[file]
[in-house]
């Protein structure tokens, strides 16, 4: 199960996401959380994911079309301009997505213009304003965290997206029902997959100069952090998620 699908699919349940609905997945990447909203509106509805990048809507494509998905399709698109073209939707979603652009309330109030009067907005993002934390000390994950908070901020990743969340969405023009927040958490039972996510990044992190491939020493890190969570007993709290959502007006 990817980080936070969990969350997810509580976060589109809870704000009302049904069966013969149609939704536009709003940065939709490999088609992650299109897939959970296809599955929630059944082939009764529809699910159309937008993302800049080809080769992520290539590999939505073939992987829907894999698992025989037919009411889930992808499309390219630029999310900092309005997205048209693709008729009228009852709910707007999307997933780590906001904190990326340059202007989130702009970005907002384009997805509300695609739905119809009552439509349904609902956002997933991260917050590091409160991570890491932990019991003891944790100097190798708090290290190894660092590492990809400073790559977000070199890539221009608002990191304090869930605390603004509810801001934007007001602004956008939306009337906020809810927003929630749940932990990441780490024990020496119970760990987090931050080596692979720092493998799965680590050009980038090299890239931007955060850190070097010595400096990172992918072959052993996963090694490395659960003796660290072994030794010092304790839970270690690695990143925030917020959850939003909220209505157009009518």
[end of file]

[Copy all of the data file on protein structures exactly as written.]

[in-house]
């Protein structure tokens, strides 16, 4: 199960996401959380994911079309301009997505213009304003965290997206029902997959100069952090998620 699908699919349940609905997945990447909203509106509805990048809507494509998905399709698109073209939707979603652009309330109030009067907005993002934390000390994950908070901020990743969340969405023009927040958490039972996510990044992190491939020493890190969570007993709290959502007006 990817980080936070969990969350997810509580976060589109809870704000009302049904069966013969149609939704536009709003940065939709490999088609992650299109897939959970296809599955929630059944082939009764529809699910159309937008993302800049080809080769992520290539590999939505073939992987829907894999698992025989037919009411889930992808499309390219630029999310900092309005997205048209693709008729009228009852709910707007999307997933780590906001904190990326340059202007989130702009970005907002384009997805509300695609739905119809009552439509349904609902956002997933991260917050590091409160991570890491932990019991003891944790100097190798708090290290190894660092590492990809400073790559977000070199890539221009608002990191304090869930605390603004509810801001934007007001602004956008939306009337906020809810927003929630749940932990990441780490024990020496119970760990987090931050080596692979720092493998799965680590050009980038090299890239931007955060850190070097010595400096990172992918072959052993996963090694490395659960003796660290072994030794010092304790839970270690690695990143925030917020959850939003909220209505157009009518």